3. We are here taught the importance and necessity of true religion to make a man comfortable even in this world. Men may slave and toil ever so much, gain ever such abundance by sagacity, diligence, and frugality, it will not prolong their lives or their memories; it will not insure them a worthy heir ; nor even a comforta. ble use of their own substance. The cheerful enjoyment of what we huve must come from God. It is therefore to be sought by fervent prayer; and is gonerally given to good men ; and this they may have with a little. So that upon the whole, Godliness hath the promise of the life that now is, and of that which is to come.
Solomon here proceeds to describe che vanity of human wisdom ; it is
confined to a certain time of acting, which if we miss, our contriv.
ances are vain, and the opportunity over. i T o every [thing there is) a season, and a time to every
1 purpose under the heaven, out of which no human wisdom 2 can produce the events God hath affixed to them : A time to be
born, and a time to die ; a time to plant, and a time to pluck up 3 (that which is] planted ; A time to kill, and a time to heal; a 4 time to break down, and a time to build up ; A time to weep,
and a time to laugh ; a time to mourn, and a time to dance ; 5 A time to cast away stones, and a time to gather stones together;
a time to embrace, and a time to refrain from embracing ; 6 A time to get, and a time to lose ; a time to keep, and a time to 7 cast away ; A time to rend, and a time to sew ; a time to keep 8 silence, and a time to speak ; A time to love, and a time to
hate, that is, to break of friendship ; a time of war, and a time 9 of peace. What profit hath he that worketh in that wherein he
laboureth out of the proper season, or even in it, since there are so 10 many changes? I have seen the travail which God hath given to
the sons of men to be exercised in it ; minding the business of life, observing the proper seasons, and submitting when disapipointed.
He hath made every [thing) beautiful in his time ; there is beauty in this variety : also he hath set the world in their heart, so that no man can find out the work that God maketh from the beginning to the end ; there is a vast variety of things, as objects of their pursuits and studies : and God hath set it in their hearts
10 examine all his works, except whai is above their understand. 12 ing.* I know that (there is) no good in them, that is, in worldly
things, but for (a man] to rejoice, and to do good in his life ; there is no other satisfaction or felicity which a man can meet with in
worldly enjoyments but to use them with a cheerful temper, and do 13 good to others with them. And also that every man should eat
and drink, and enjoy the good of all his labour, and lay aside distracting fears of future want, it [is] the gift of God, and should be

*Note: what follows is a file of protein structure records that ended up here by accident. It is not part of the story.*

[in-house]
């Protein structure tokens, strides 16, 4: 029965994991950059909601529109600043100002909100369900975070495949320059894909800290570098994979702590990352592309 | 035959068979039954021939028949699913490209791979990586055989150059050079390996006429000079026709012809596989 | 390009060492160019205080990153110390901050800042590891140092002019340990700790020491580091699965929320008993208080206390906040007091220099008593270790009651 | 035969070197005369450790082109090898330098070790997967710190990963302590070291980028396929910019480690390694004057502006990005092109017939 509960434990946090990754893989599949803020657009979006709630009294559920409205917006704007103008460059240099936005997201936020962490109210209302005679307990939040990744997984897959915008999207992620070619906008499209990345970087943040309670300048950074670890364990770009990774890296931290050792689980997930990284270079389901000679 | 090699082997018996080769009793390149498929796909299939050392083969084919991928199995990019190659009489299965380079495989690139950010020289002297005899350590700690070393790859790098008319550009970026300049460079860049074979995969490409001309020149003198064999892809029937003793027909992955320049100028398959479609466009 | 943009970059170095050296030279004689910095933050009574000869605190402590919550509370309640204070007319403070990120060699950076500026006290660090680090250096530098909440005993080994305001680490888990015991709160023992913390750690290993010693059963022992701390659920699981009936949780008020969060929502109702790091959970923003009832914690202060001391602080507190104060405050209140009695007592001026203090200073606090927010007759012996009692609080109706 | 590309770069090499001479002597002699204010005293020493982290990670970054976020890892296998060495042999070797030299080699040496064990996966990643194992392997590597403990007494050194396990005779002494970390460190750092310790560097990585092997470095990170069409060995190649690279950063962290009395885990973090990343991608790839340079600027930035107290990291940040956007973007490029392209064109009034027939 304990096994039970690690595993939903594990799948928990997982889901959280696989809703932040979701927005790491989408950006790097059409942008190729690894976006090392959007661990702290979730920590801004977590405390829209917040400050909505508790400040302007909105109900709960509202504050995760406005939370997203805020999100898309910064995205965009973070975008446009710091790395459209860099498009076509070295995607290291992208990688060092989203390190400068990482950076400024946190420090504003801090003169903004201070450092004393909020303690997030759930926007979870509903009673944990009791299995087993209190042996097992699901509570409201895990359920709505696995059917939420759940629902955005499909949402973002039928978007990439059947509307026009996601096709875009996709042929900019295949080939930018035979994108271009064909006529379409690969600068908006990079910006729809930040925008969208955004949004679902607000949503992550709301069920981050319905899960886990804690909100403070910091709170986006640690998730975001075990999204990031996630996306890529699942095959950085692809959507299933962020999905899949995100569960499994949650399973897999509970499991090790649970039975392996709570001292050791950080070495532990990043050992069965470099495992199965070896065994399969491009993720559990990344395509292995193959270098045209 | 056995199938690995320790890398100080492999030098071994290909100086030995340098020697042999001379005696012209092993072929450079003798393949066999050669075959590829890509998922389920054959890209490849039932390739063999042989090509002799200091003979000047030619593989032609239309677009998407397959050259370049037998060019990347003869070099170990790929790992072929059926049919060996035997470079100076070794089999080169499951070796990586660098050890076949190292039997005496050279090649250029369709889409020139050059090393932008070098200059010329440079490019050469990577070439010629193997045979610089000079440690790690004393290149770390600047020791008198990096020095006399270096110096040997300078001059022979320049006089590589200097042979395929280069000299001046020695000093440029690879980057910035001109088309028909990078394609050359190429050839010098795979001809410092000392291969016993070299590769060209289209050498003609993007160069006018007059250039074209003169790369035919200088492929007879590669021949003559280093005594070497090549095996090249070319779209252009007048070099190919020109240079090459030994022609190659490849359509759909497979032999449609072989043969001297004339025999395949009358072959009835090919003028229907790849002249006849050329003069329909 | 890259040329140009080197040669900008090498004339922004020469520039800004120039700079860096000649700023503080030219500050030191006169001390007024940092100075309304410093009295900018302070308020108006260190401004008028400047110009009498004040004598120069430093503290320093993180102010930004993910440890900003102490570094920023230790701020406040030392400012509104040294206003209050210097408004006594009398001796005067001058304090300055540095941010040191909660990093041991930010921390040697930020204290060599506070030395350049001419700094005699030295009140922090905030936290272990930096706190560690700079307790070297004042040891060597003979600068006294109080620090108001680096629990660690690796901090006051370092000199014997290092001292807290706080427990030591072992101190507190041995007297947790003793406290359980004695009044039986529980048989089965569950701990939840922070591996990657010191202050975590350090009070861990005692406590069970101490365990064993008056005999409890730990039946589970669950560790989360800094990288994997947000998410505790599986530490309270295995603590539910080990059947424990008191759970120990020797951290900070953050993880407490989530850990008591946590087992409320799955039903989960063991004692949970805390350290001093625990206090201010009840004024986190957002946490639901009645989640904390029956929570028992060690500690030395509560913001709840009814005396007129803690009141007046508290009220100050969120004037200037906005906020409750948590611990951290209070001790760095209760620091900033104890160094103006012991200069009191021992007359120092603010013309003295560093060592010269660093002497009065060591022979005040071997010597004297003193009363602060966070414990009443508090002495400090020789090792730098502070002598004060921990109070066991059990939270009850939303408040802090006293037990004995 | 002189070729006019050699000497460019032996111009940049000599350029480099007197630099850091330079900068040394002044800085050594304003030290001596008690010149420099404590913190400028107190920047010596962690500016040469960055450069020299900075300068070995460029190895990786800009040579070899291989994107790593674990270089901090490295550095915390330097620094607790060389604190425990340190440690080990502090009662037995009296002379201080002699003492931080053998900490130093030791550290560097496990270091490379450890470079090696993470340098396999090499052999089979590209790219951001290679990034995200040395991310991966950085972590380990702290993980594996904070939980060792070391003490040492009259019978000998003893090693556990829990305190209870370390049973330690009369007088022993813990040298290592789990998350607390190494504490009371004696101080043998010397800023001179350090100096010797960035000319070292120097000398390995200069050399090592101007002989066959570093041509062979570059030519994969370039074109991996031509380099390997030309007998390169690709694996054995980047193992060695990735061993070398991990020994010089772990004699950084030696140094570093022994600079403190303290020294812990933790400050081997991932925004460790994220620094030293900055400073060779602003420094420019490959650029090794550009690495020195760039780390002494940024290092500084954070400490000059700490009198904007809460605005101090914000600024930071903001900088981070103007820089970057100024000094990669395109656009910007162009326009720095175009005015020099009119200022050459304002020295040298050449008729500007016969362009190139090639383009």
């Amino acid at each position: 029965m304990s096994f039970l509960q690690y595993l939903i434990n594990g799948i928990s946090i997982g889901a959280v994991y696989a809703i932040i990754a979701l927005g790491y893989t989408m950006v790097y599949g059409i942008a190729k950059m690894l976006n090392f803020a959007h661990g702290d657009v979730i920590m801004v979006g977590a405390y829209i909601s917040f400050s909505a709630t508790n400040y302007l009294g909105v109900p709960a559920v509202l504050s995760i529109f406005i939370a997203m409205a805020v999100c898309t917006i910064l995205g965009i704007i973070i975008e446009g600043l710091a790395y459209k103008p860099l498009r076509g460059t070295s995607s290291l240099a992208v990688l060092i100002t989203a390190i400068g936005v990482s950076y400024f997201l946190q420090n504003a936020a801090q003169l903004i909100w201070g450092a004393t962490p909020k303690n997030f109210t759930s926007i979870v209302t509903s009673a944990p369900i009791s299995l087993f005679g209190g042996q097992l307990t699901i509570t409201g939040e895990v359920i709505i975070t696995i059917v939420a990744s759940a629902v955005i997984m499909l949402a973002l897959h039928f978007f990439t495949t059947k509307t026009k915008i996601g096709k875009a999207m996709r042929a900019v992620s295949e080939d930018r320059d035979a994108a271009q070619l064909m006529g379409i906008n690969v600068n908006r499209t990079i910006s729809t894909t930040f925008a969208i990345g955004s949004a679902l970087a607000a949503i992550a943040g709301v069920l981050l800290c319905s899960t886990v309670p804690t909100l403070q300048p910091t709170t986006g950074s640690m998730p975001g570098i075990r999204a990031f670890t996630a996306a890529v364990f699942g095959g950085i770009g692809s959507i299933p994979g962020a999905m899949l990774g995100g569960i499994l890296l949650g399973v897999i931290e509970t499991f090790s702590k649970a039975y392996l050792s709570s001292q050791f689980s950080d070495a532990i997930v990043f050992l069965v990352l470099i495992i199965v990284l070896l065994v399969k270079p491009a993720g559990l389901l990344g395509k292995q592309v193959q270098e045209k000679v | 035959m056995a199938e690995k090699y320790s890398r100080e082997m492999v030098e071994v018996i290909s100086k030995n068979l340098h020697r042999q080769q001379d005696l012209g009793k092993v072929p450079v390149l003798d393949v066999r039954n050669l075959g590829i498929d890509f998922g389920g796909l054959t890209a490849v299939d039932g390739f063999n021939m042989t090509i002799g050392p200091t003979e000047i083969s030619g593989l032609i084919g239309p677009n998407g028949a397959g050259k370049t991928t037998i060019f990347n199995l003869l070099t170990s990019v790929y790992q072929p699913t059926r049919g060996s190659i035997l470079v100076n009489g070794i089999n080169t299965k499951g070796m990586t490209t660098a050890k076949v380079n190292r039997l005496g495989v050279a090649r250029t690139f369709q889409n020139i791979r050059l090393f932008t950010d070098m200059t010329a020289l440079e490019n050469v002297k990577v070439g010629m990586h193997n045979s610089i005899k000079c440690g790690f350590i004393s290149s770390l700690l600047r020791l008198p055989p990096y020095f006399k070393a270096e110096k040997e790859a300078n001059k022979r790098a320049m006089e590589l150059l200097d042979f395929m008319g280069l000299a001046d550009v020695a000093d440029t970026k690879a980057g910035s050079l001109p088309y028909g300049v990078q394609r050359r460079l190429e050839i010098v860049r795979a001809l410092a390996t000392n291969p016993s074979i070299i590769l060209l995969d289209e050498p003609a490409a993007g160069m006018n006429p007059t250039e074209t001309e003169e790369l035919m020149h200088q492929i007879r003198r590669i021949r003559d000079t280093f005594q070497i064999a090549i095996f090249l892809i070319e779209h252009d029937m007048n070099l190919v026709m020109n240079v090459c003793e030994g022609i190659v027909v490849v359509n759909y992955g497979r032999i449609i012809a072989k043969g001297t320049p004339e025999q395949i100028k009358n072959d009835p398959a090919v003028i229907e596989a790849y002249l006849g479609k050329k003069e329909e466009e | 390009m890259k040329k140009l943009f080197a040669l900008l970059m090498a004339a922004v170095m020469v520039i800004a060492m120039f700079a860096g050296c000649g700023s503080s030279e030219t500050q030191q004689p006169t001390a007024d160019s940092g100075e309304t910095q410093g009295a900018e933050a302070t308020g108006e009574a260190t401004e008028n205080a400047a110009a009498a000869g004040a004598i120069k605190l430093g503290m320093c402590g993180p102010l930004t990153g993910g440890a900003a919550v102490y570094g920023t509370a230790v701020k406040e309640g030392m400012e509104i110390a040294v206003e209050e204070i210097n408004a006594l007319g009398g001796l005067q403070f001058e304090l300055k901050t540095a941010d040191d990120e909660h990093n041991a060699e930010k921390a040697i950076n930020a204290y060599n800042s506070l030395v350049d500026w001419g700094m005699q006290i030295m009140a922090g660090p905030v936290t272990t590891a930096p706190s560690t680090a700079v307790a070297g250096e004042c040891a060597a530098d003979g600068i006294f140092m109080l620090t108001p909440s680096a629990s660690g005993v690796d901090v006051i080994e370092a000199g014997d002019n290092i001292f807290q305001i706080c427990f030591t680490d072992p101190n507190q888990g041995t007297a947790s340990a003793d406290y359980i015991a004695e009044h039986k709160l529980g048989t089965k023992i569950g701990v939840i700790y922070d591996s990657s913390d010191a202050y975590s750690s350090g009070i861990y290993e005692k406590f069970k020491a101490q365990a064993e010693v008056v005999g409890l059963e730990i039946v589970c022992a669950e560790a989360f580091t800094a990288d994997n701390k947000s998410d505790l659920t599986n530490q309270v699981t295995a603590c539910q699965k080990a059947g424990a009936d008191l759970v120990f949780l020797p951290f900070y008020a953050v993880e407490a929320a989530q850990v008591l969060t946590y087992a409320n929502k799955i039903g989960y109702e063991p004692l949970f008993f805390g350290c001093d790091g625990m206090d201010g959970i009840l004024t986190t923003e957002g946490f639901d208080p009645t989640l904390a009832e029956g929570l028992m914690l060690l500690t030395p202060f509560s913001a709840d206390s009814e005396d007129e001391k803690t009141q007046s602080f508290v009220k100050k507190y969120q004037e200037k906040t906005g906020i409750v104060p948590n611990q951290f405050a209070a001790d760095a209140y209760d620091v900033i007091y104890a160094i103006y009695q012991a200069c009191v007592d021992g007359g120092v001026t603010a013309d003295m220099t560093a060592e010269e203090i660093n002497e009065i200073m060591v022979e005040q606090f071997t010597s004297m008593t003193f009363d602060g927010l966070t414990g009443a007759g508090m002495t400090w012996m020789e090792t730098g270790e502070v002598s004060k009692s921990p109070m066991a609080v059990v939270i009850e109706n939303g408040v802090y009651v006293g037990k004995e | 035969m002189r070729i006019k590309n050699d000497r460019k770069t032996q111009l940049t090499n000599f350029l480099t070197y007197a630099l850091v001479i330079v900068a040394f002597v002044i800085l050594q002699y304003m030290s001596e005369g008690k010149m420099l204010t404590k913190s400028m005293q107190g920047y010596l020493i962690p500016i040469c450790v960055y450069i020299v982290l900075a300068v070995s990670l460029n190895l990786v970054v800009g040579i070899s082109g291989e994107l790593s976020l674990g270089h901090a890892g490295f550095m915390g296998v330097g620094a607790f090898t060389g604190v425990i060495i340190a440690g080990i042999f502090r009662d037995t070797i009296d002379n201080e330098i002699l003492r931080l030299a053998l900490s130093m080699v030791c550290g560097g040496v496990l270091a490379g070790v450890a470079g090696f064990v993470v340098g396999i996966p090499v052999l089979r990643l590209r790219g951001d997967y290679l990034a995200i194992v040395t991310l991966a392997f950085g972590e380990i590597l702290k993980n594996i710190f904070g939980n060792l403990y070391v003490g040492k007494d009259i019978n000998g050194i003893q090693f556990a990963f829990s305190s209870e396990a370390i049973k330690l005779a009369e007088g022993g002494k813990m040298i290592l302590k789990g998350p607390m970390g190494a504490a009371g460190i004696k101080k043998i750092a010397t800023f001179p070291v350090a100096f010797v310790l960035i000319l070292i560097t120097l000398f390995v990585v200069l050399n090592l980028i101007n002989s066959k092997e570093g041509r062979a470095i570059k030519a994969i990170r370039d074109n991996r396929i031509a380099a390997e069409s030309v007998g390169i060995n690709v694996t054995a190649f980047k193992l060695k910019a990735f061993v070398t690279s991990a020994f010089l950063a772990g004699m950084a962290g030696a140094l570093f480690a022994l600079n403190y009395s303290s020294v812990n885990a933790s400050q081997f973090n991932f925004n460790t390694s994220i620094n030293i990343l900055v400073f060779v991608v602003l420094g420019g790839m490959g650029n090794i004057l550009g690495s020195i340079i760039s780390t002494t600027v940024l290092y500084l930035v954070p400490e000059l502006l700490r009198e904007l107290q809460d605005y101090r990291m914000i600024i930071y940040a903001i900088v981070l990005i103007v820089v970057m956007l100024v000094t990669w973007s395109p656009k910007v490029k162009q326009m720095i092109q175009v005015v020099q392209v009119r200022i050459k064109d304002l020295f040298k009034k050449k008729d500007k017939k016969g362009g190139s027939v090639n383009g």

diligently sought and thankfully acknowledged as coming from him. 14 I know that, whatsoever God doeth, it shall be for ever : nothing
can be put to it, nor any thing taken from it : and God doeth [it,] that (men) should fear before him ; God will no! vary from his purpose ; he has fized this uncertainty to keep men in a con
stant dependence, that they may humbly submi', and not murmur at 15 what they cannut avoid. That which hath been is now; and
that which is to be hath already been ; and God requireth that
• Some understand the passage as referring to the influence the world has upon men to make them neglect prudeut consideration ; others refer it to their contimrance in the world: as if he had said, A man that lives so short a time cannot judge of the whole of God's works. - VOL. V.
which is past ; it always has been thus, and always will be ; therefore it is indecent to complain of the settled laws of God's crea. tion ; and as he determines all the events of our lives, he will call
us to an account for the conduct of them. 16 And moreover I saw under the sun the place of judgment,
[that] wickedness (was) there ; and the place of righteousness, [that] iniquity (was] there ; such is the vanity of power and are thority, without religion ; or, as some understand it, 80 liable are
men to rapine and oppression, which lessens the value of earthly 17 comforts. I said in mine heart, God shall judge the righteous
and the wicked : for (there is) a time there for every purpose
and for every work ; this was the comfort I had under this vanity 18 and oppression. I said in mine heart concerning the estate of
the sons of men, that God might manifest them, and that they might see that they themselves are beasts ; 0 that God would give these proud oppressors to see that they shall die, not only like men, but like beasts ; that their oppression shall last but a little